Obama: "Capture Or Kill" Bin Laden

In just six days, Barack Obama will be sworn-in as President of the United States. Today, Osama bin Laden marked the occasion with a new threat. But in an exclusive interview with CBS News anchor Katie Couric, the president-elect sent a message of his own for bin Laden and his terror network. What follows is a partial transcript of the interview.

President-elect Barack Obama: We took our eye off the ball when we invaded Iraq. And now it's done. My job is to withdraw in a responsible way from Iraq and stabilize the situation there. But our real focus has to be on Afghanistan, the border regions between Afghanistan and Pakistan. And we have to put as much pressure on them as possible. I've already, you know, spoken to my national security team about how we're going to do that. And I'm confident that we can keep them on the run, and ensure that they cannot train terrorists to attack our homeland. That's my number one priority as President of the United States.

Couric: How important do you think it is, Mr. President-elect, to apprehend Osama bin Laden?

Mr. Obama: I think that we have to so weaken his infrastructure that, whether he is technically alive or not, he is so pinned down that he cannot function. My preference obviously would be to capture or kill him. But if we have so tightened the noose that he's in a cave somewhere and can't even communicate with his operatives, then we will meet our goal of protecting America.

Couric: A renewed ceasefire seems pretty elusive at this juncture between Hamas and Israel. What would you say to leaders on both sides to break through the stalemate?

Mr. Obama: Well, you know, I've been very clear on this, Katie, that until January 20th we have one president at a time and that's George Bush. But, we are gonna start on day one. Hillary Clinton, in her testimony during her confirmation hearing, expressed my views and the views of the administration that we can't delay. We can't kick the can down the road. We're gonna have to take a regional approach. We're gonna have to involve Syria in discussions. We're gonna have to engage Iran in ways that we have not before. We've gotta have a clear bottom line that Israel's security is paramount. But that also we have to create a two-state solution where people can live side by side in peace.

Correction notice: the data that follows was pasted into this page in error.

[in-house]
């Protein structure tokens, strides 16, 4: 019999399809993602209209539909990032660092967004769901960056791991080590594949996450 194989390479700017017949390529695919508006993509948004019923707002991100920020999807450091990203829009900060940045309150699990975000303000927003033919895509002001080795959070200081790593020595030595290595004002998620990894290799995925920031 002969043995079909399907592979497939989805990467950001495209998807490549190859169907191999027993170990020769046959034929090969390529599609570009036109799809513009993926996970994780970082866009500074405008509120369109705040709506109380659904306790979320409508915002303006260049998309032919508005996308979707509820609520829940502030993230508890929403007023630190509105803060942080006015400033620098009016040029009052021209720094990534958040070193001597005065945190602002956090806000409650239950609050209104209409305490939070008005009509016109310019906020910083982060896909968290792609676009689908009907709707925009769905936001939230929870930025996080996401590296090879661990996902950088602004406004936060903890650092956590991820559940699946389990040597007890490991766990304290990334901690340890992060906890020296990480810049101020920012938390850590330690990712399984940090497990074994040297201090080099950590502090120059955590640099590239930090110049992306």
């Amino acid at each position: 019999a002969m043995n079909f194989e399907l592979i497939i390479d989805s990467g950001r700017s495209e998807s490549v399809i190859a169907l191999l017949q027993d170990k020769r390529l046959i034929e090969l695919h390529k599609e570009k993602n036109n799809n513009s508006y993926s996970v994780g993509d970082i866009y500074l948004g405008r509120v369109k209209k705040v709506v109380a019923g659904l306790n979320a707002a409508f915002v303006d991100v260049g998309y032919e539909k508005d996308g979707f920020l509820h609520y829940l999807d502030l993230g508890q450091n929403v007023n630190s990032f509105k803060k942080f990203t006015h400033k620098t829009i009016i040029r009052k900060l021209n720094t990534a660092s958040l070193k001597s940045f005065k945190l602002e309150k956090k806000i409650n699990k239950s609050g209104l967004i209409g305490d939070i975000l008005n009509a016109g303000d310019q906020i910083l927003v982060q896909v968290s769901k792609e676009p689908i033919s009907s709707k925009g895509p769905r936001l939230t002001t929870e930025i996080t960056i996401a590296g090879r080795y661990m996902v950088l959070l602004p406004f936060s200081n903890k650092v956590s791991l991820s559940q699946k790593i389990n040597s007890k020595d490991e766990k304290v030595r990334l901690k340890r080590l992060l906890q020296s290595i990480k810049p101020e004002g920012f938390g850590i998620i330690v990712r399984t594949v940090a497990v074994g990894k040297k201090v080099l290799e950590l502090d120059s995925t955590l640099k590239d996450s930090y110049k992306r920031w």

Couric: It was revealed yesterday that your nominee for Treasury Secretary, Timothy Geitner, failed to pay some taxes, and did so only after he learned he would be tapped as Treasury secretary. How embarrassing do you think this is for a future Treasury Secretary who will be overseeing the IRS?

Mr. Obama: Well, I think he's embarrassed about it. But we knew about this before we nominated him. It was an innocent mistake, a common mistake that's made. But here's the bottom line: Nobody denies that he is uniquely qualified for this job, that he has more experience in dealing with international crises. He's been uniformly praised by Republicans and Democrats and by the marketplace. And so … I'm confident he will be confirmed and I'm confident he will do an outstanding job.

Couric: And let me just end by asking you about the stimulus package. Forty percent of your stimulus package relies on tax cuts with the hopes that people will invest that money or put it back into the economy.

Mr. Obama: Right.

Couric: But some critics have said, "hey, that didn't really happen the last time." Why will it this time?

Mr. Obama: Well, there are a couple of things. First of all, I think it's important to understand that the majority of our spending is direct government spending on critical infrastructure that will set the table for long-term economic growth.

We're gonna double alternative energy. We're gonna rebuild our schools and community colleges and public universities. We're gonna invest billions of dollars in health information technology so that we can drive down costs for average families. So that's where the majority of the money's going.

Now, are some people gonna just pay down their credit cards or save some of that money? Absolutely. And if Congress has better suggestions where they can show me that one approach is gonna be better than another approach, I'm happy to take it. I don't have pride of authorship here. But the general framework, the general outlines of the plan are ones that we have run by economists from the left and the right, conservative, liberal. This is a package that I think is gonna make sense. I have every confidence that it's gonna work. But it's gonna take some time. And we've gotta do it with some speed. So my main message to Congress right now is "get it done."

Couric: And if it doesn't work?

Mr. Obama: Failure is never an option. Not in America.



You'll be able to see more of Couric's interview on a CBS News Special, "Change and Challenge: The Inauguration of Barack Obama," next Tuesday at 9 p.m. ET or 8 p.m. CT.
  • Katie Couric

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